I don’t run into a lot of firms that are able to operate that way. So that case aside, assuming that you can’t just egregiously bill your client for all the time or your bright pricing things on flat rates, then holding your team accountable to a utilization target is just a really good way to motivate them to always make sure that they’re inflating time in the time sheets. But it’s disconnected from this idea of it’s actually not their responsibility to keep their utilization high, it’s yours and your project management teams. They don’t have any more work to do, but they’re going to walk into a team meeting next week and get their hand slapped because they weren’t at 65%.

Well, what’s Drew going to do if he doesn’t have enough hours or if doesn’t have enough work to do? Well, he’s just going to make the logo bigger and smaller until he hits his utilization target. So it muddies up your time tracking data which is the most vital set of information for you to measure, like what’s going on in the business. You don’t want to muddy that water. And if you think about how average billable rate is calculated, you take AGI that was earned across any section of the business and you divide it by the number of hours required to earn that. Well, if those hours are going up, the average billable rate’s going down. The net impact on your right AGI relative to your cost is not improving. So you’re actually not helping your profitability by increasing your utilization unless that comes with actually increasing it through giving your team more work to do or higher value work to do, so that’s one thing.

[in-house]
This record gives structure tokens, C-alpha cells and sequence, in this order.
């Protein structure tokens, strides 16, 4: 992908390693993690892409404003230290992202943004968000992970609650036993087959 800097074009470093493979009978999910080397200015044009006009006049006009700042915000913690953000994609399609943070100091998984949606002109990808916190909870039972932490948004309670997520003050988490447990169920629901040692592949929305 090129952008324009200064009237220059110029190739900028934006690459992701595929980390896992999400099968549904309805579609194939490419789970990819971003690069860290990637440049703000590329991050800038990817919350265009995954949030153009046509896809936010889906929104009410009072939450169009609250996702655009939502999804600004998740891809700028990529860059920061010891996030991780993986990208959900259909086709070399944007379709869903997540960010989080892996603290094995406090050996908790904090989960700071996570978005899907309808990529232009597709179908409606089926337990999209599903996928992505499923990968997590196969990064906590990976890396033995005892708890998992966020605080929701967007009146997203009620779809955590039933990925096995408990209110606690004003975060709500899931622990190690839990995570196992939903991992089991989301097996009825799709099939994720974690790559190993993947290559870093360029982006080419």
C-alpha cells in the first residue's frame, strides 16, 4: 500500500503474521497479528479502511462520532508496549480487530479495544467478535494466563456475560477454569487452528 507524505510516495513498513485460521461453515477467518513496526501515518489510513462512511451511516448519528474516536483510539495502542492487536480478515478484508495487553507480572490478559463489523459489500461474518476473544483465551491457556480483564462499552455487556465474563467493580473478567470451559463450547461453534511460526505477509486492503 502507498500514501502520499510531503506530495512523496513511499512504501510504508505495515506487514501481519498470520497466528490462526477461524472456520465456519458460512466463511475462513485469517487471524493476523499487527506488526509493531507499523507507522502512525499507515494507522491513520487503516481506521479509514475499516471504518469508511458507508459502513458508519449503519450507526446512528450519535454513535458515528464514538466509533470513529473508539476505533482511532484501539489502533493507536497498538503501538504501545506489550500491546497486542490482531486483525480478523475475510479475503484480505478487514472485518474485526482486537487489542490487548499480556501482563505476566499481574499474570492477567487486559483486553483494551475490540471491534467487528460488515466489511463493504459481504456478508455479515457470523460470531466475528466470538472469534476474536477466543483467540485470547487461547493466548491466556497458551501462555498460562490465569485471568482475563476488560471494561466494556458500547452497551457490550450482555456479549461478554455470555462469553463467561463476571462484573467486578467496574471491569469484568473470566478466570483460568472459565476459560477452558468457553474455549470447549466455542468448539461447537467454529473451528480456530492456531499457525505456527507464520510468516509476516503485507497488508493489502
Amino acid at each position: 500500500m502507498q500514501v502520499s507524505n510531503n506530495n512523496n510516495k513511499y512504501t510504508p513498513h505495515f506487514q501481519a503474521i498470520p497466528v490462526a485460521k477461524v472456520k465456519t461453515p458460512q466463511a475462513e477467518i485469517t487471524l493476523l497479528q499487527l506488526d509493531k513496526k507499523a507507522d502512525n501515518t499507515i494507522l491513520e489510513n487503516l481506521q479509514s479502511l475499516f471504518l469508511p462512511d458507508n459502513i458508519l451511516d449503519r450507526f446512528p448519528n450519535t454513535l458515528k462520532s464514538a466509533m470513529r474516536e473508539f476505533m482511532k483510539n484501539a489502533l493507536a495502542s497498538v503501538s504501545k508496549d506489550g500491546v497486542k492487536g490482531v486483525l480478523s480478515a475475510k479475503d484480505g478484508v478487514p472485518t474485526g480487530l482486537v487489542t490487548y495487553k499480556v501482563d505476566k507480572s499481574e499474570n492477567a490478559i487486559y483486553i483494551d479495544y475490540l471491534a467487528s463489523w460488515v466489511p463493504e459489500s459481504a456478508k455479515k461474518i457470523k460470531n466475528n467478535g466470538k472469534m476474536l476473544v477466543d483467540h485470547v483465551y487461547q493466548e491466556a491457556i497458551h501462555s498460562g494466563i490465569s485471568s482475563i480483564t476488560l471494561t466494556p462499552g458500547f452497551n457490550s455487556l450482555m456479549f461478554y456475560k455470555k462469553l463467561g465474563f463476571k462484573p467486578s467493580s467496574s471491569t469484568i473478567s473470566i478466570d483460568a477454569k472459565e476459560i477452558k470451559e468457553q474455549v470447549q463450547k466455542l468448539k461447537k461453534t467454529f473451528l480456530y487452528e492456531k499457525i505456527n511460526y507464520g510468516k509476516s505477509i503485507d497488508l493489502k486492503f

And then the second thing is the way that this metric is calculated, utilization is really simple on the surface capacity and billable hours. But when you start double clicking… And this is especially prominent in big organizations that we do audits for, we run stakeholder interviews. We ask 10 people on the team, what exactly is somebody’s capacity? We’ll get 10 different answers. Well, does it include time off? Does it not include time off? What about holidays? What about vacation time? And then what exactly is a billable hour? I don’t even like using the language billable hour because it has this connotation that if it’s billed to the client or not, it makes a difference. And in my mind it doesn’t. So we call it a delivery hour, but you ask 10 people what’s a billable hour? What qualifies, what doesn’t qualify?

And coming back to my earlier point, in organizations where the team is held accountable to utilization targets, well, you start to see weird stuff like working on the company website is now a billable hour because somebody complained in the meeting, well, that’s not fair. I’m getting slapped on the hand for poor utilization [inaudible 00:19:09]-

Speaker 2:

New business too, right?

Speaker 3: